If you are going to construe regulation of commerce to the extent that Filburns actions alone constitute commerce because if everyone did it, it would affect commerce, then it seems to be impossible to argue that everyone deciding not to participate in purchasing insurance would also affect commerce.

    While I think the Filburn decision is idiotic, the framers of the constitution were largely farmers and clearly did not write that provision with an understanding that it allowed the power under Filburn, I think it would be difficult to uphold Filburn and have the insurance mandate struck down.

    The only way I see this as possible is the fact that insurance companies are licensed to practice in each state individually. Thus if everyone in a state decides not to participate in BO care, it surly would affect the price. However since it is illegal to purchase insurance across state lines, there is no interstate commerce thus no federal authority attends.

    This seems a really thin thread to hang an argument. It seems a possible, but unlikely argument to work. While the framers of the constitution clearly did not intend the commerce clause to be the catch all that it has become, the intent of the Filburn decision was clearly that. While that mindset prevails, it would seem very difficult to me to escape its grasp.

    • valley p

      I wonder how Mr Huffman would respond to this earlier precedent:

      The 2nd Militia Act of 1792, which signed into law by George Washington, then the president and commander in chief. It established state militias and a national standard for their operation. It *required* every “free able-bodied white male citizen” between the ages of 18 and 45, with a few occupational exceptions, to *provide himself with a good musket or firelock, a sufficient bayonet and belt, two spare flints, and a knapsack, a pouch with a box therein to contain not less than twenty-four cartridges, suited to the bore of his musket or firelock, each cartridge to contain a proper quantity of powder and ball; or with a good rifle, knapsack, shot-pouch and powder horn, twenty balls suited to the bore of his rifle, and a quarter of a pound of powder* .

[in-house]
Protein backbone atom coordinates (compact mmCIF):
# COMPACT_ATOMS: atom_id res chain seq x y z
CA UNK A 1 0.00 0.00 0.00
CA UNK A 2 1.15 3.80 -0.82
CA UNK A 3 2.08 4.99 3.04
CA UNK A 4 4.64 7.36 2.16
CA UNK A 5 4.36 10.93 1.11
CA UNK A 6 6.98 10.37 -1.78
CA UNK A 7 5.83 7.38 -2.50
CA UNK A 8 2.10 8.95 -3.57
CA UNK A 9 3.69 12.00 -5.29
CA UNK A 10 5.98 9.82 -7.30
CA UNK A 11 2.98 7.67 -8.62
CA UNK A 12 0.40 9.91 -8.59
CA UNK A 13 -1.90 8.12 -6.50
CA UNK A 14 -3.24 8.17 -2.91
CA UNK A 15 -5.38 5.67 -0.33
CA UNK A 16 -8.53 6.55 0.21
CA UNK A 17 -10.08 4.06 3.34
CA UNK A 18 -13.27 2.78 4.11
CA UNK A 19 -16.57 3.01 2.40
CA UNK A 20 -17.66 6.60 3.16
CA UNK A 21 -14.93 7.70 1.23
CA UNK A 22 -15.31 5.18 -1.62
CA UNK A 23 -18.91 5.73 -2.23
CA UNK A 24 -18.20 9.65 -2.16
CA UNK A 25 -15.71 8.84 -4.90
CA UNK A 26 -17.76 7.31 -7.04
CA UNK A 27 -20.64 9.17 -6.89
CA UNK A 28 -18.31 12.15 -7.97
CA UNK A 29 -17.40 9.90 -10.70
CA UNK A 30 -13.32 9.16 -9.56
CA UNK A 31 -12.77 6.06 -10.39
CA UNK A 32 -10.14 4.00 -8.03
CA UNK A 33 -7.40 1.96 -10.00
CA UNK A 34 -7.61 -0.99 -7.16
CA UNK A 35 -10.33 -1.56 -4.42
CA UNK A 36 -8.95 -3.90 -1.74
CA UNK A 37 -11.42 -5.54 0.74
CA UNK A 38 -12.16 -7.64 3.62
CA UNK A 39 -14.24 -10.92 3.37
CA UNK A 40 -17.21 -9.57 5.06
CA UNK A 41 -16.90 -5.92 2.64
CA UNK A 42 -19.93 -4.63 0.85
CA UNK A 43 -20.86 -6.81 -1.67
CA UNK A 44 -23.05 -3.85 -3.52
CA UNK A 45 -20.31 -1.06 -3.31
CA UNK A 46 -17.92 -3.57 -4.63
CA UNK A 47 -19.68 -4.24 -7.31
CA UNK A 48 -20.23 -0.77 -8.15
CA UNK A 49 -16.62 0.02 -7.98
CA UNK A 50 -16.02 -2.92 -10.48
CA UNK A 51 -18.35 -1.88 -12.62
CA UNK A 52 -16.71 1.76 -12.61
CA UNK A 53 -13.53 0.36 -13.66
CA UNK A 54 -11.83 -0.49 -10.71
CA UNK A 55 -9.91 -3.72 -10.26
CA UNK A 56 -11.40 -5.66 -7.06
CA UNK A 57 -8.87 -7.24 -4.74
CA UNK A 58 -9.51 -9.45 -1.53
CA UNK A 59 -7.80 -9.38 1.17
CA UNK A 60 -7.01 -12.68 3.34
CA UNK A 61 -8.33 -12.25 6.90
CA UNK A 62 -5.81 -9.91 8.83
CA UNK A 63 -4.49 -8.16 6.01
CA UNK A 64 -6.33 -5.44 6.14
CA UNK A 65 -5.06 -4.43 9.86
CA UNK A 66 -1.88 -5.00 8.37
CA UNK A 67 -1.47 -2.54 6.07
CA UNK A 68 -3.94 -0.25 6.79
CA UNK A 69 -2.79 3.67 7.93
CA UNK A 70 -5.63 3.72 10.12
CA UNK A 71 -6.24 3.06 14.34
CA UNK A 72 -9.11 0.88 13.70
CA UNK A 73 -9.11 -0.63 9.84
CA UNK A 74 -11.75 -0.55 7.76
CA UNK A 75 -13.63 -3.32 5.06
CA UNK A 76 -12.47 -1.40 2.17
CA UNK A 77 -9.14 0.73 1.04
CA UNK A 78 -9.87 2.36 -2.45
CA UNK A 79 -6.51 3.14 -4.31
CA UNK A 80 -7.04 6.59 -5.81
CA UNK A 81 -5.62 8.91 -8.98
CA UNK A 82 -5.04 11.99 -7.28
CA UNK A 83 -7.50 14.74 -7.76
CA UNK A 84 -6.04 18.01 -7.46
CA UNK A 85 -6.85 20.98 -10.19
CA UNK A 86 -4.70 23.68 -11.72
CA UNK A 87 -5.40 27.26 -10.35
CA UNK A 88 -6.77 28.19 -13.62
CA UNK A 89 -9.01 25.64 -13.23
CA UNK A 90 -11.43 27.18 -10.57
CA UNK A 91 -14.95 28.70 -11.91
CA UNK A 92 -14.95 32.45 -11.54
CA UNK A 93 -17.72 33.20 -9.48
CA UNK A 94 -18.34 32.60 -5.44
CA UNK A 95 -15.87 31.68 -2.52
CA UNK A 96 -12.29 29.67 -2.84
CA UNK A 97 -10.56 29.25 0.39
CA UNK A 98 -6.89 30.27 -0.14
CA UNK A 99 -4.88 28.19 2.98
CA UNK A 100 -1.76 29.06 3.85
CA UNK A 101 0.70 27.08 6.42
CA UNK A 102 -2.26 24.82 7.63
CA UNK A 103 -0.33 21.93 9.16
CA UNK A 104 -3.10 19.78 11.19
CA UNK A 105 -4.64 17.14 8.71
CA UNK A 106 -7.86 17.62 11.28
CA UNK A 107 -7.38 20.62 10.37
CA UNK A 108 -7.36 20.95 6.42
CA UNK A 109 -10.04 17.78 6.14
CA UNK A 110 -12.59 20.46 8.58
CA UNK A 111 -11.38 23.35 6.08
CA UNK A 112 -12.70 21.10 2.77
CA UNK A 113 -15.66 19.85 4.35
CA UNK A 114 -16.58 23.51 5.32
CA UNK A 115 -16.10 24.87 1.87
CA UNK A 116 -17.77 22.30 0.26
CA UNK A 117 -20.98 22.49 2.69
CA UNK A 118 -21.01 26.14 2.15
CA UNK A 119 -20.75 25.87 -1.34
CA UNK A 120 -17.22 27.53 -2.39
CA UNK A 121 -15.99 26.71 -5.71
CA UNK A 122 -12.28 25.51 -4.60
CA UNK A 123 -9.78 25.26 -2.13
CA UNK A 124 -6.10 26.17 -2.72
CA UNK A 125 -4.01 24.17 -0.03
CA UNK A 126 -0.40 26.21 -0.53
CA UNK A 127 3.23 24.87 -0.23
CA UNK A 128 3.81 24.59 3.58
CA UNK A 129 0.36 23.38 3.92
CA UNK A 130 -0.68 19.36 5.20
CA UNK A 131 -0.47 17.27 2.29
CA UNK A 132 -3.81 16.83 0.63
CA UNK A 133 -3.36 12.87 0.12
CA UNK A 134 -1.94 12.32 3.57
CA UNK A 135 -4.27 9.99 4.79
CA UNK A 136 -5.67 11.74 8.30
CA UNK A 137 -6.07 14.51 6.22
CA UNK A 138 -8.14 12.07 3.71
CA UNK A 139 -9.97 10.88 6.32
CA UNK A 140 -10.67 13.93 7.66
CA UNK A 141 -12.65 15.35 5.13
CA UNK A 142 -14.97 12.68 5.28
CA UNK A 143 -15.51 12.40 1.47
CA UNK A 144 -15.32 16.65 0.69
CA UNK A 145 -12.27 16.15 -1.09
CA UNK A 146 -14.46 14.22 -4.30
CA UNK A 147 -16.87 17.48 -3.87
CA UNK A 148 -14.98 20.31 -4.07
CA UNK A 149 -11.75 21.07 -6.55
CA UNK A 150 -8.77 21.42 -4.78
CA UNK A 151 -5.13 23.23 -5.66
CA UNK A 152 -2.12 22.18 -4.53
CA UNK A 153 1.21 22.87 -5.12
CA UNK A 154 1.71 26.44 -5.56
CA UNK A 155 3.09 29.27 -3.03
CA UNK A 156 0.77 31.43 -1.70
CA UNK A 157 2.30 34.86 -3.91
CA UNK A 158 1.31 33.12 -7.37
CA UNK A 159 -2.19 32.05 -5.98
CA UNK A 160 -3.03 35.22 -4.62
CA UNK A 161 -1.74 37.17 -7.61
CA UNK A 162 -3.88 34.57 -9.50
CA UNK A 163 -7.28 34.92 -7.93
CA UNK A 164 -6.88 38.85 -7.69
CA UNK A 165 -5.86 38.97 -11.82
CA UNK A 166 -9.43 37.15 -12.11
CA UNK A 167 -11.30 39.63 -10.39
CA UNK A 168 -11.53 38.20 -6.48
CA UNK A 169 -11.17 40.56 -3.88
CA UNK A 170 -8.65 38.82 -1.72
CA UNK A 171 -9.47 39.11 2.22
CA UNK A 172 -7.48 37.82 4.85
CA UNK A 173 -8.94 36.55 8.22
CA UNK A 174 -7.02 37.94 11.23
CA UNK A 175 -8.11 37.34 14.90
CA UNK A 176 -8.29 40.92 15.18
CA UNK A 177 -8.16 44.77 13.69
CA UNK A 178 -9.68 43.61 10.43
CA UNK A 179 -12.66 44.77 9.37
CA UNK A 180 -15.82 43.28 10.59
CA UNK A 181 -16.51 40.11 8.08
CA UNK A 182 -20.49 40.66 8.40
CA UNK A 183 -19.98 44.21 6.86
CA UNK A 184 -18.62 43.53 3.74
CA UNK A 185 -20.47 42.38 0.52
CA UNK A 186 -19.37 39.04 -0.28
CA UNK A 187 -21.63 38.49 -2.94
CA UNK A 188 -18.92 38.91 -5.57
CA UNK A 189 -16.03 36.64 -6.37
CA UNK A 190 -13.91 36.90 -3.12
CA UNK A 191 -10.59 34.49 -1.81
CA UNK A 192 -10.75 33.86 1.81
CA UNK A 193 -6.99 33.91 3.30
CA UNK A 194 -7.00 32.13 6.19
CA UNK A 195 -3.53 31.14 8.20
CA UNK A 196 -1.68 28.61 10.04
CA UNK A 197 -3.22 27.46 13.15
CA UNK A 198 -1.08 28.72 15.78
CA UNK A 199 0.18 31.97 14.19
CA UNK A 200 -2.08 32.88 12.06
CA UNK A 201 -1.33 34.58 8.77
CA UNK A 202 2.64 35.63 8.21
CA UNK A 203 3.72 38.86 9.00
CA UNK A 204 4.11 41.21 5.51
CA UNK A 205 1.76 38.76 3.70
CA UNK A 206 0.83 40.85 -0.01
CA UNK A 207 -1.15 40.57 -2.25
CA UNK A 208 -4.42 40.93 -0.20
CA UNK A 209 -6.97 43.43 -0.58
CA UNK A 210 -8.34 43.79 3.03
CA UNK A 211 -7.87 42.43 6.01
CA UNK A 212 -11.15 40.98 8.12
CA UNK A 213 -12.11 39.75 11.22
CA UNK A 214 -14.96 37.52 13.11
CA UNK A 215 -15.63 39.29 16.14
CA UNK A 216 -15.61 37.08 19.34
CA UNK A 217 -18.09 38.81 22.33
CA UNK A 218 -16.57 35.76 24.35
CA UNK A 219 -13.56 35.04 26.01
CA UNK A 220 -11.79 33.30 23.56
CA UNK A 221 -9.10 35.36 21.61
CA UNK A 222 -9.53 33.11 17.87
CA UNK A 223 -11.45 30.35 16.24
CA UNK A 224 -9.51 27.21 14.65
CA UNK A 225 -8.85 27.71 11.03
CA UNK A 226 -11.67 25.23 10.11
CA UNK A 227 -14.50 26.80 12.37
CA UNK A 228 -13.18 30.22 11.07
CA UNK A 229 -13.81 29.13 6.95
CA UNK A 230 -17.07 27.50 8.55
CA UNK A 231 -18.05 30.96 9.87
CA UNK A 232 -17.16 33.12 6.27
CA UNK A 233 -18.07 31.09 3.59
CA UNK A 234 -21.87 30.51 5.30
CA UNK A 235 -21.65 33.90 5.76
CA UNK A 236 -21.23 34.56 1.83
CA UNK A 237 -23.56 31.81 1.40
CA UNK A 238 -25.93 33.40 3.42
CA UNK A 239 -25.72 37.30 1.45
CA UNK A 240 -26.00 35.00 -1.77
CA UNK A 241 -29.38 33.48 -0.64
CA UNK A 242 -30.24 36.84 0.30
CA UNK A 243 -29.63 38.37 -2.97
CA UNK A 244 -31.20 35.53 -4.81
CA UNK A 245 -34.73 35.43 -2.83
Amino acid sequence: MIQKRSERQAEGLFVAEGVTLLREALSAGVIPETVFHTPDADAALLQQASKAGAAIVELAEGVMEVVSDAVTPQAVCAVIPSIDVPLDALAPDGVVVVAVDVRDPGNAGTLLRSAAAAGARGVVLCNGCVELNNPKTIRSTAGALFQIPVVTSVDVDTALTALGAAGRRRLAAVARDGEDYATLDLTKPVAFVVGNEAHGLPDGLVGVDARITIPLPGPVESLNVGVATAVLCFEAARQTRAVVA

I’m no constitutional scholar, but it appears in this case the federal government did indeed require American citizens to purchase a whole bunch of very specific products simply because it was deemed to be in the national interest. I don’t know if this law was ever challenged in court. And I don’t know how it might apply to a requirement to purchase insurance in the national interest. But high priced attorneys and activist right wing supreme court justices should have some fun with this.

      And thinking further ahead, suppose Mr Huffman is right and the court throws out the individual mandate, yet leaves the rest of the act intact. Big problem for private insurance companies no? Isn’t that exactly the scenario that will bankrupt them and drive everyone into the waiting arms of Medicare for all? I say bring it on.

      • Rupert in Springfield

        >Isn’t that exactly the scenario that will bankrupt them and drive everyone into the waiting arms of Medicare for all? I say bring it on.

        Of course you would. We know you want everyone on government health care.

        How you wold pay for it is a mystery, but I think everyone is aware this is your position.